Here’s how the UK government built its own international B2B marketing model

Ian Bowen-Morris, the UK government’s head of international marketing at the Department for International Trade, has built an effective investor journey using inspirational digital marketing and innovative thinking.

Here’s how the UK government built its own international B2B marketing model

A business person in Istanbul sees a digital ad with an invitation to Invest in GREAT Britain. It captures their attention, because their business has been actively exploring opportunities to expand into western Europe. They click through and visit a website, provide some contact information, and soon find themselves speaking to an investment advisor who quickly puts them in touch with experts in their sector, based locally and ready to help. Within months, their business is running outdoor ads across London promoting its newly launched UK service.

The business person in this story is an executive at Getir, the Turkish-based grocery delivery business that’s fast becoming a household name in the UK – and making a significant contribution to jobs and economic growth in the process.

What the customers having their shopping dropped off by Getir don’t realise is that, had it not been for that digital ad, the business might well not have launched in their country when it did. In fact, Getir was actively considering an investment in another European market at the time.

The story of Getir’s UK launch demonstrates the value of the digital marketing journey that Ian Bowen-Morris has been designing and refining for the Department for International Trade (DIT) since he joined government from the private sector seven years ago. It is a digital marketing journey that generates leads and connects businesses across the world looking for international expansion with locally based teams that have the knowledge and contacts to help them achieve their objectives.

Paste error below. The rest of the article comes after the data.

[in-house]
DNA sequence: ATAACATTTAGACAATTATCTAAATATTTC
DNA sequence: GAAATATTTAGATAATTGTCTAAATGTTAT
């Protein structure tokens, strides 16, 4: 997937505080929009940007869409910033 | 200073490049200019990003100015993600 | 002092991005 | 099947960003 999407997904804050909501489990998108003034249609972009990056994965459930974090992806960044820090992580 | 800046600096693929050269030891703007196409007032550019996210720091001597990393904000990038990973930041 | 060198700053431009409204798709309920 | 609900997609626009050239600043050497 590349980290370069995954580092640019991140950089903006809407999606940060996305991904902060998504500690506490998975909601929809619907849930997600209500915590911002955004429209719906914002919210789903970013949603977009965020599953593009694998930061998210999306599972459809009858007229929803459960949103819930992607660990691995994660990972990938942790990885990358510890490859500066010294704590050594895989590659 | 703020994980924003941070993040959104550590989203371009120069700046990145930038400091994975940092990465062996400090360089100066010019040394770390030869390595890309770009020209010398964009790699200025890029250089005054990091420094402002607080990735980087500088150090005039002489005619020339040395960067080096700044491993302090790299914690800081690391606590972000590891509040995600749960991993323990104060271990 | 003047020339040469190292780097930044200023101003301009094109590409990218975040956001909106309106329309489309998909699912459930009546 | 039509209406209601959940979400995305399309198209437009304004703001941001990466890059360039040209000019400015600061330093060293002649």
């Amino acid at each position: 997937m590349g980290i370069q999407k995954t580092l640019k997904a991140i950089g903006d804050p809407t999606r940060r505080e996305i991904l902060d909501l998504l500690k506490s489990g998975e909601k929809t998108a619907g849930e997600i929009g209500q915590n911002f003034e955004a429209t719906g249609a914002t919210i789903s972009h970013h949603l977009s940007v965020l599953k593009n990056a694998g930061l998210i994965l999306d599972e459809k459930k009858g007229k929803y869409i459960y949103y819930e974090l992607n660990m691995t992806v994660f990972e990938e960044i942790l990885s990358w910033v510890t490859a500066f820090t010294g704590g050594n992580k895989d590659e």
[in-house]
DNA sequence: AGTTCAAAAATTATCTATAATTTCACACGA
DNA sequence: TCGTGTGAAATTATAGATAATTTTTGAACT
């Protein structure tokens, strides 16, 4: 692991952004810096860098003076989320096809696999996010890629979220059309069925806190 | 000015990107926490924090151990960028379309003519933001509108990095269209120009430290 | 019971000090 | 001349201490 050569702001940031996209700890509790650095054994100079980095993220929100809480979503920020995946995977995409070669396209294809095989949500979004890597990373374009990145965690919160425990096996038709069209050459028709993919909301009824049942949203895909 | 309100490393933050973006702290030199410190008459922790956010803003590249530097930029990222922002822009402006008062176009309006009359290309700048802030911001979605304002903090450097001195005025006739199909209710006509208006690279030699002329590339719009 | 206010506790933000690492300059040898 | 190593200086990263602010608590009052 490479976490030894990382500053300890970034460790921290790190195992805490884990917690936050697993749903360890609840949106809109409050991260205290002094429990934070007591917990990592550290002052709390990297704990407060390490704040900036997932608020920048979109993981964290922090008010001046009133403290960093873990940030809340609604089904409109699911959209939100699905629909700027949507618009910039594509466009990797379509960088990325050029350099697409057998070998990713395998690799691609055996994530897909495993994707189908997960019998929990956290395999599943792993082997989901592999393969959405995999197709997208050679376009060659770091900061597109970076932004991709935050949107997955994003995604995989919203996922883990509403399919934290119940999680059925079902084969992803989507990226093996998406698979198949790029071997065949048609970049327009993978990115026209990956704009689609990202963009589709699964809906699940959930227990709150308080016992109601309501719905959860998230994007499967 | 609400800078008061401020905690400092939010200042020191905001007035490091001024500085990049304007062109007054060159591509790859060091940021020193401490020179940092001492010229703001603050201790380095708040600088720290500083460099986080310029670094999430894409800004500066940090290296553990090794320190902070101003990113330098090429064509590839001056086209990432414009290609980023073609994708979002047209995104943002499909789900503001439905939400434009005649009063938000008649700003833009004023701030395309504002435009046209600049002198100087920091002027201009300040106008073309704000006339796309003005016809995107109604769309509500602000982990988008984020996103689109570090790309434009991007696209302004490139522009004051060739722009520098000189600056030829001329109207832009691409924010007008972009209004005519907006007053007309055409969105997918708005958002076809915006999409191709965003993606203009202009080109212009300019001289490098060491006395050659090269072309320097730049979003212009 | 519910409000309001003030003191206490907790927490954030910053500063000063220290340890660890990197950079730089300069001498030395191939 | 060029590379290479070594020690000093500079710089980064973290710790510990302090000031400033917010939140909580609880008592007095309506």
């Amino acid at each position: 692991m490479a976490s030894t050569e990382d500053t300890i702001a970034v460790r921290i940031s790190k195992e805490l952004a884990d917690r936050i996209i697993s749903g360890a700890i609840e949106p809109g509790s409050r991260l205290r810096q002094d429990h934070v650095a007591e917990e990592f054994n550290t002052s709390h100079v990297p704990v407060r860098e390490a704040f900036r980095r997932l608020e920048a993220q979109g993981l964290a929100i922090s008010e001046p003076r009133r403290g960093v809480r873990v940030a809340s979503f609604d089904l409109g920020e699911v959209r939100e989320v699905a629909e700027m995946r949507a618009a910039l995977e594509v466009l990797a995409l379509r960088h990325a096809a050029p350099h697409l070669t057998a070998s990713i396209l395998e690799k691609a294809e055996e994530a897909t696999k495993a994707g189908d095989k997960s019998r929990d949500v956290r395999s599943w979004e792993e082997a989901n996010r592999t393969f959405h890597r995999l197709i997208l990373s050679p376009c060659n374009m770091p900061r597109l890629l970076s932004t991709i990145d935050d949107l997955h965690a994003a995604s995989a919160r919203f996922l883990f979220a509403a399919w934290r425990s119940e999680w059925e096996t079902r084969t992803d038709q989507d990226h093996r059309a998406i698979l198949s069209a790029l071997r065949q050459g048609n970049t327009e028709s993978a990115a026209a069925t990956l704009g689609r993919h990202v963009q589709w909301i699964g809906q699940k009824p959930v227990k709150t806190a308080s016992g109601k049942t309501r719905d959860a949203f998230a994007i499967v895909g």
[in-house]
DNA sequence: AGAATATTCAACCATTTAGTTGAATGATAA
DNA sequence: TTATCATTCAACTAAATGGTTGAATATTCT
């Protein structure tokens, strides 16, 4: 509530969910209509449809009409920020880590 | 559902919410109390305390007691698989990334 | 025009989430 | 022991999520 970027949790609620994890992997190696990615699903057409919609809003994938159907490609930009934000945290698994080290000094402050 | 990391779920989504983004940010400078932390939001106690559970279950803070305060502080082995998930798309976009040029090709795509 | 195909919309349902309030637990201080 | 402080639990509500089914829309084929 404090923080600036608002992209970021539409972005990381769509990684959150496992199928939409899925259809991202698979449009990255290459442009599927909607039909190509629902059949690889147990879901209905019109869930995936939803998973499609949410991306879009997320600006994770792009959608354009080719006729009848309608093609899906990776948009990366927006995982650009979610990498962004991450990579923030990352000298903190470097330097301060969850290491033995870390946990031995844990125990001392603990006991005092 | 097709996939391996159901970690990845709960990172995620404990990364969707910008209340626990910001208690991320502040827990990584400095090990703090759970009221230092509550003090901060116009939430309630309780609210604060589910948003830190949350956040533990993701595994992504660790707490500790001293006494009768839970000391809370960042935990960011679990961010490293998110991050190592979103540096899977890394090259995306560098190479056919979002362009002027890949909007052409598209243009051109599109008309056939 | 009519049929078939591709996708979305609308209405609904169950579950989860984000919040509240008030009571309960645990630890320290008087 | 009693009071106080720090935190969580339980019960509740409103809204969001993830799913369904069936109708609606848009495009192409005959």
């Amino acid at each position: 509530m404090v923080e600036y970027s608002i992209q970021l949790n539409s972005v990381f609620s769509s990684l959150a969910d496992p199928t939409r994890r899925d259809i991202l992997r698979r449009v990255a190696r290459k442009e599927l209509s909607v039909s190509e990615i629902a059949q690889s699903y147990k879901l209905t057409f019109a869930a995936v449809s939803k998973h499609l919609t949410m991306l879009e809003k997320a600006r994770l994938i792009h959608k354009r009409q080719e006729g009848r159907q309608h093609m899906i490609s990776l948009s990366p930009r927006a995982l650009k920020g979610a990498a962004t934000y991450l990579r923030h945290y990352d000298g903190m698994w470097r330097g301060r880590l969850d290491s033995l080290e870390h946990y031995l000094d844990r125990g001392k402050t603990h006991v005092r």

“Getir is an example of a company that wasn’t at the time on the radar of our sector team in London – but the business became an opportunity because they were attracted to our marketing campaign,” Bowen-Morris says. “We were able to qualify that lead very quickly and put them in the hands of our specialist, trained people, and that led to them investing in the UK and expanding since. It shows how things can work.”

Designing a digital trade route for the UK

Exploring new ways for trade and investment to happen has been very much the focus of Bowen-Morris’s role. He took it on with timing that was either perfectly propitious or particularly challenging, depending on how you look at it. “A year after I joined, the UK voted to leave the EU and trade became an absolutely top government priority,” he explains. “It’s meant that my role has expanded dramatically.”

The UK already had an extensive international network in place to encourage investment, with trade and investment advisors building relationships in 108 different countries. It was an impressive organisation, but one that Bowen-Morris felt was missing a trick.

“We had this great, strategic approach to client relationship management and these very well-trained and knowledgeable people, but they couldn’t be everywhere all the time,” he says. “I knew that digital marketing could give us this always-on presence and so we set up ‘Invest in GREAT Britain’ as a brand founded on a digital customer journey.

“We knew that if we could establish a clear line of sight from digital engagement anytime, anywhere in the world through to jobs and growth in the UK, that would be a worthwhile achievement.”

Building a brand for soft power